Chris Mondello

Employee owner name: Christopher Mondello

Department/Job at Work: Woodshop – Hand Finishing and Metalwork

Number of years working at Bark: 26 years!

Hails from: Queens, NY

What did you for work do before you worked at Bark Frameworks?

I’ve been working in picture framing since I graduated from the School of Visual Arts in 1993. I started out at another frame shop, and they always talked about how things were done at Bark, so when I saw an ad in the Village Voice for a job at Bark, I applied.

What is the biggest challenge in your area of work at Bark?

I would say the most challenging or interesting part of finishing a frame is having to “reverse engineer” a type of finish or old frame so it can be recreated again for a client [in the future].

One of the reasons I went into hand finishing after working in so many other Production roles earlier in my career was to bring all my experience to the end of the line, to maintain the quality of our frames.

Darrick McEachin, Chris (background), and Mary Helen O’Brien apply a patina finish to an aluminum frame (2014).

What do you like best about working at Bark?

For me, I like the sense of collaborating with people to solve problems. I like seeing how other people think and engage in problem solving. Even just watching other people do their regular jobs, you can see how they solve problems and lay it out in their minds. It’s fascinating!

Name a particularly memorable framing job you worked on:

The job was for an interior designer – we were creating a set of large brass mirror frames. Our former Asst. Shop Manager Gary and I worked on how to safely assemble the mullion (or a dividing bar between two panes of glass, providing structure) of the frame. The entire frame had to be assembled in a certain order to provide support for the heavy mirrors going inside. There was a lot of potential for things to go wrong — we also had to estimate the mirror size when laying out the frame to accommodate a tight client deadline. Luckily, we did our jobs well and everything fit correctly (phew)!

(Photo of Chris and Bark welder Griffin Garment with one of the final brass frame mirrors, below).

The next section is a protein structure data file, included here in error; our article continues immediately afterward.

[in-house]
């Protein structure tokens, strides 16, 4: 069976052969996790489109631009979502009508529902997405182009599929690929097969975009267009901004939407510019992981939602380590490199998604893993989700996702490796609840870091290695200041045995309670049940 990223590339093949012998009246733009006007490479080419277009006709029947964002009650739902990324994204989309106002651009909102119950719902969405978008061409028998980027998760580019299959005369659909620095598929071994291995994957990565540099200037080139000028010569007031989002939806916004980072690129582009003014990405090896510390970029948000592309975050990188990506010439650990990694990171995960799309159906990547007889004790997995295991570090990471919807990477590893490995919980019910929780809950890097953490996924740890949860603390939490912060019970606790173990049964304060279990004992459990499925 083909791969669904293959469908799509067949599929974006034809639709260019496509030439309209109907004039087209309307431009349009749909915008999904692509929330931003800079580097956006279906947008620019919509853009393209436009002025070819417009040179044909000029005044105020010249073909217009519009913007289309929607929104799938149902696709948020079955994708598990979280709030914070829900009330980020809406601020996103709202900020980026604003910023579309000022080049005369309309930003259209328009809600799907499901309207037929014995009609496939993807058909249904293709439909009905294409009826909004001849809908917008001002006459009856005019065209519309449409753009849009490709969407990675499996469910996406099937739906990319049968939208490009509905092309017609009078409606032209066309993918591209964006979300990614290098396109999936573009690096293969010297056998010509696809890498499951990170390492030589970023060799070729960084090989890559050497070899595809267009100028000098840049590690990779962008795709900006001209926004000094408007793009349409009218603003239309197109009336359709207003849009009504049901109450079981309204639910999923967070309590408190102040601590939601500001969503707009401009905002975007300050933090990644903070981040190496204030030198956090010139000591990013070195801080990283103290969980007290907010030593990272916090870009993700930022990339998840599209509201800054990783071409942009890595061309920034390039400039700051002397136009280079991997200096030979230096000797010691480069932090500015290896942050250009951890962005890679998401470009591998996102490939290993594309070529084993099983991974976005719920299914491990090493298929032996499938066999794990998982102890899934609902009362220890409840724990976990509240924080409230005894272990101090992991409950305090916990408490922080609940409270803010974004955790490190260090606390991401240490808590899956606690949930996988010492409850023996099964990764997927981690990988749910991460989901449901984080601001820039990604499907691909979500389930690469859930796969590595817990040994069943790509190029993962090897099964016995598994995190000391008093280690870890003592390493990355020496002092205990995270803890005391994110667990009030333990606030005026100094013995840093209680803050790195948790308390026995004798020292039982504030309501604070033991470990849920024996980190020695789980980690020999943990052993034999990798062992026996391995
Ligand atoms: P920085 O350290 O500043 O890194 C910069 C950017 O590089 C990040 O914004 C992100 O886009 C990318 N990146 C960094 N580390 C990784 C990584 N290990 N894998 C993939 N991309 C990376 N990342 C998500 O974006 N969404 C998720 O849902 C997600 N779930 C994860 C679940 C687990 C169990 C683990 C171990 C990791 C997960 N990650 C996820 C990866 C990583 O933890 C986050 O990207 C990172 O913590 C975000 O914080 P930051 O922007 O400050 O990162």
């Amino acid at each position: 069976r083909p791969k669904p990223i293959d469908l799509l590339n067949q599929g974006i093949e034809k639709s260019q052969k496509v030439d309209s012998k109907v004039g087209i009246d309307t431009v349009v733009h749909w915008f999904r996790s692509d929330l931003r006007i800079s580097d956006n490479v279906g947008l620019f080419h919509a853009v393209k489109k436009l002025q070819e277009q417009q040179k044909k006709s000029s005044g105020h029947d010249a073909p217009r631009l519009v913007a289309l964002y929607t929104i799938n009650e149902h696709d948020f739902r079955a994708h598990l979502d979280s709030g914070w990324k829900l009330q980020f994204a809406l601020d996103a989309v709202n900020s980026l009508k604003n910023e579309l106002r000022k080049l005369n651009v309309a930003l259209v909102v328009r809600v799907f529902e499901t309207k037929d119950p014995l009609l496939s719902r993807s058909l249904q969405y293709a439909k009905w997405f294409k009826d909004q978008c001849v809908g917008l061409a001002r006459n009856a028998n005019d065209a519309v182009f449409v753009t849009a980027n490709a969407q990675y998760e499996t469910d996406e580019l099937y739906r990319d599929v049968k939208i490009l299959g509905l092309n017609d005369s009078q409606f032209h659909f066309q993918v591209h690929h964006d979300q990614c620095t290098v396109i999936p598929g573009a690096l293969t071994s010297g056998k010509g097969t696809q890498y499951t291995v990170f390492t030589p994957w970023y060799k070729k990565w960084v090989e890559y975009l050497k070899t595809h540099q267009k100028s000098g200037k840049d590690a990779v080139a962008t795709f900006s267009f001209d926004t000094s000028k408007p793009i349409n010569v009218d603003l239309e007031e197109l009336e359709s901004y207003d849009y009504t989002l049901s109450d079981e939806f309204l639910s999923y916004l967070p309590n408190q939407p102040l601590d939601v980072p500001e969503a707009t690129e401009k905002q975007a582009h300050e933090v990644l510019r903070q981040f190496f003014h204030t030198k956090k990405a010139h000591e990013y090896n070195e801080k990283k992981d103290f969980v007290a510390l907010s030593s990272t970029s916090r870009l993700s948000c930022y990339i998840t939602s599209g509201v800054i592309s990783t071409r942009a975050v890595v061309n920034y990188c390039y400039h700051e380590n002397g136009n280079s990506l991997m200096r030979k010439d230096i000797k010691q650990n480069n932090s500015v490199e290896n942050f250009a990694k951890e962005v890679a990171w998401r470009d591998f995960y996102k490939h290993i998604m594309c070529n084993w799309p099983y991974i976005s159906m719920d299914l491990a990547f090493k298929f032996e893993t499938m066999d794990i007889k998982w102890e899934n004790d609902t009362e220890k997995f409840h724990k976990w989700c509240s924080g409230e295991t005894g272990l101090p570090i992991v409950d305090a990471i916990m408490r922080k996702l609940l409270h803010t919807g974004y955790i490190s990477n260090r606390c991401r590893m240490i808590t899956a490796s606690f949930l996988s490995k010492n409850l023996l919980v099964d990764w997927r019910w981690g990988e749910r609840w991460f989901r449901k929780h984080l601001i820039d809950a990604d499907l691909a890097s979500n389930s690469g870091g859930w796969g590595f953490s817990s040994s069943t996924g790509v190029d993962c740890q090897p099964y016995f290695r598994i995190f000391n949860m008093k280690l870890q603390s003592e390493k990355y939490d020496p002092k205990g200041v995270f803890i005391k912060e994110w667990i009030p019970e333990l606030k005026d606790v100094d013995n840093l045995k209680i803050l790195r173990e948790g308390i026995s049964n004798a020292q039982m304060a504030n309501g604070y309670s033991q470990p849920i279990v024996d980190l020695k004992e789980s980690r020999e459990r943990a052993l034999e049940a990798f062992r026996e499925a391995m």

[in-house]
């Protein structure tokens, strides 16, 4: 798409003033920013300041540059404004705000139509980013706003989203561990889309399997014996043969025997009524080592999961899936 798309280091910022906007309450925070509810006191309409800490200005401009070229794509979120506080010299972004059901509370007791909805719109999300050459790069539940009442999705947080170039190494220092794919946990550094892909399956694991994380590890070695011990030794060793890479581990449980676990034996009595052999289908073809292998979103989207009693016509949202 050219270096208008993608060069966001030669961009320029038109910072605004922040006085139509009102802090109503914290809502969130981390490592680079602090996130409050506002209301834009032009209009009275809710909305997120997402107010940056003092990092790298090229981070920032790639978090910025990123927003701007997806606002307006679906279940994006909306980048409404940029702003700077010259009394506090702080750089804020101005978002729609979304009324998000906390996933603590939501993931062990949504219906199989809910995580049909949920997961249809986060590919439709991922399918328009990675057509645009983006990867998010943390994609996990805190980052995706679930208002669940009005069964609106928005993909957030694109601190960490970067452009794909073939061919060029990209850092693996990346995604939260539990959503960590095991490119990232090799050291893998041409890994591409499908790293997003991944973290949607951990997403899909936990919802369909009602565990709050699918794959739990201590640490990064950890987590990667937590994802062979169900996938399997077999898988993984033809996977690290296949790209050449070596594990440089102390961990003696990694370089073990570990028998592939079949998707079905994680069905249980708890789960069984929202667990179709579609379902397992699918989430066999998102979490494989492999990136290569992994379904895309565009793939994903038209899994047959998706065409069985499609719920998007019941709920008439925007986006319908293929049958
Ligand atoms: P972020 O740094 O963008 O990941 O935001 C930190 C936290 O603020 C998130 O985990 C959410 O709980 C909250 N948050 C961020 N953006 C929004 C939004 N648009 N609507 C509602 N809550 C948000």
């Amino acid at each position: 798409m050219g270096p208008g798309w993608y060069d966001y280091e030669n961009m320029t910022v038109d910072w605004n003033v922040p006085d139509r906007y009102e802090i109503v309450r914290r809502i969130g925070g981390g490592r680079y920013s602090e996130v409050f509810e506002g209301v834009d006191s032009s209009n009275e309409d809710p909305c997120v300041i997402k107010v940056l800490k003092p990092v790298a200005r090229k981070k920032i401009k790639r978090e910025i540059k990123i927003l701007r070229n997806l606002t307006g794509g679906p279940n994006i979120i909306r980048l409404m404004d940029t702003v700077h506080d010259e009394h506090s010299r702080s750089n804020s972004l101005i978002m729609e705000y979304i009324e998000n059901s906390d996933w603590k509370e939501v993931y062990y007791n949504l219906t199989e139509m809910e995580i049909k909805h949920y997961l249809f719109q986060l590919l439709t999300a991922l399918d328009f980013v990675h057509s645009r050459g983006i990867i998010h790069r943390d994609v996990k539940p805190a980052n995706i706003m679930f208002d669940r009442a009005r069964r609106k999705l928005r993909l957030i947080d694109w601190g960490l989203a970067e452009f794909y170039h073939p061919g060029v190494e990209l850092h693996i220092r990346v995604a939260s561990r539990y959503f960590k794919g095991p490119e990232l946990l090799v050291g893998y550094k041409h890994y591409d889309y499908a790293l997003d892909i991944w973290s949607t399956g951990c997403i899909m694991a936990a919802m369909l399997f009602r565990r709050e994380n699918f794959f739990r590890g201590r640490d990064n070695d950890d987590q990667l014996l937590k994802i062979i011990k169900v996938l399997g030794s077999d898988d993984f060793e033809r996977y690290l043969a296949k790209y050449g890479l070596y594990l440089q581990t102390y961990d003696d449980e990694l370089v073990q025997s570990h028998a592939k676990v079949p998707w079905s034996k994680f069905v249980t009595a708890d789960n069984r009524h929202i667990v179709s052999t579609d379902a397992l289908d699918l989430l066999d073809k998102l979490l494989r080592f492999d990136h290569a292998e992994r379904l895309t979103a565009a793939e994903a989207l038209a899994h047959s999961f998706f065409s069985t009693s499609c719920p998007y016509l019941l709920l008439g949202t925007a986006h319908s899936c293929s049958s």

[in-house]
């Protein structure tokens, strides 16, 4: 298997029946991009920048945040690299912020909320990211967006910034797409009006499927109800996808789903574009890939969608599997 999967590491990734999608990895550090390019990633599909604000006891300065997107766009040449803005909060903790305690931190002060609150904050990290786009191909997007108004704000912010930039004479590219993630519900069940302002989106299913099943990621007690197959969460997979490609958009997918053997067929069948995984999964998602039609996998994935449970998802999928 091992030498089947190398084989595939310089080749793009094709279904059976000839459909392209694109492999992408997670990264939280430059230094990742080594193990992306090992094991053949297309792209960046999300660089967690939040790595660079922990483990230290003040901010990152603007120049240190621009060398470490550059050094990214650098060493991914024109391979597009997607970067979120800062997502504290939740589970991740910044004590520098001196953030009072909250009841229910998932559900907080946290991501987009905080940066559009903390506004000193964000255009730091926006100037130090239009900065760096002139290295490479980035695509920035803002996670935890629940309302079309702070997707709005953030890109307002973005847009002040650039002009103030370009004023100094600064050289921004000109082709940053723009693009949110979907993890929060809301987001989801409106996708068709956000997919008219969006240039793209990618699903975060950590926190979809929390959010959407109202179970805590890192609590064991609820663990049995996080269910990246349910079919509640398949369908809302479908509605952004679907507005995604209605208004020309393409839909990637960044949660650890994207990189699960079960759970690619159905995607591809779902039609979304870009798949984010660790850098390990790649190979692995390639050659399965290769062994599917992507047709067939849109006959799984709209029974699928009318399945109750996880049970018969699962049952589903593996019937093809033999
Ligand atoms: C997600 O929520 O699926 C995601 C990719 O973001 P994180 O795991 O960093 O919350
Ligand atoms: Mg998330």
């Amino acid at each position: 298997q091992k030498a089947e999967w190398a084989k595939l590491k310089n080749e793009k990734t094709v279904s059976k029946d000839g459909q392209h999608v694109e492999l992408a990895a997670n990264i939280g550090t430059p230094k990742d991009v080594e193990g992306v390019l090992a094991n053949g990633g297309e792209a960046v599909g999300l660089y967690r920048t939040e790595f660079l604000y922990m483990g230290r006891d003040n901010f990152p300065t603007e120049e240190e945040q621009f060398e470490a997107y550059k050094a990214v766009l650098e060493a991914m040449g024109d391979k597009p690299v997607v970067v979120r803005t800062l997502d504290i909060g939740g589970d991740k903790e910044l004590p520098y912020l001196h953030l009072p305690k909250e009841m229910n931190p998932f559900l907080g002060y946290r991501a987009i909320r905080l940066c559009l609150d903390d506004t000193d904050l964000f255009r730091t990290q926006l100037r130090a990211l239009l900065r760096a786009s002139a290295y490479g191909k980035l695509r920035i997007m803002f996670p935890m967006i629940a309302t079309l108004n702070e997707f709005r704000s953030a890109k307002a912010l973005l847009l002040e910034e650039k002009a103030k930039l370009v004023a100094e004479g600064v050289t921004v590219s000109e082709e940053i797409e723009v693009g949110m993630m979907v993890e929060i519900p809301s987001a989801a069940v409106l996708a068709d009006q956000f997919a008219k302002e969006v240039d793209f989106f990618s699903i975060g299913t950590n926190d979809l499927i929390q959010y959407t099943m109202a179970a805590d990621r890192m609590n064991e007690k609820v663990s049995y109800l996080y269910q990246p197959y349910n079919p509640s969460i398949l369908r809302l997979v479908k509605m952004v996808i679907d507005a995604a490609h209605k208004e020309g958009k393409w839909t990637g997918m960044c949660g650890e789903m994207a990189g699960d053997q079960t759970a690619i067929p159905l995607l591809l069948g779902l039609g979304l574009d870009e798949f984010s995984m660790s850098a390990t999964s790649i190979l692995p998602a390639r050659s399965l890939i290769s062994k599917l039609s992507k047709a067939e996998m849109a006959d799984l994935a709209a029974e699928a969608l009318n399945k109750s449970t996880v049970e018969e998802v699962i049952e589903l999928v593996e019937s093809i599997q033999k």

How has your life in- and outside of work changed as a result of the recent pandemic?

Well, I learned that I am perfectly OK entertaining myself! I never felt trapped. I would draw and practice my martial arts and meditation. My wife and I actually had a great time together.

What does being an employee owner mean to you?

It really clarifies a sense of responsibility. You always owe it to yourself to put your best foot forward in everything you do; but now, you owe it to those around you too. It also incentivizes you to speak up! Before, it might have been someone else’s company, but now, its YOUR company. Everyone doesn’t have to always agree on everything, but there is more transparency in how we do things.

Any outside hobbies/interests you have when you’re not making frames?

I’ve spent more than 25 years studying the Chinese internal martial arts of Taijiquan, Xingyiquan, and Baguazhang. I got into Taoist philosophy when I was at the SVA – these martial arts are a physical expression of the philosophy.

I am also a certified practitioner of the Feldenkrais Method, it’s a movement practice for healthy function and mobility.

Are you an artist?

Yes, I enjoy the act of painting. The process is what I love; but being an artist or being creative has to permeate your life – you look at things from many angles!

Thank you, Chris!

Interview Text and Photos: Jennifer M. Clark

Published: April 2024.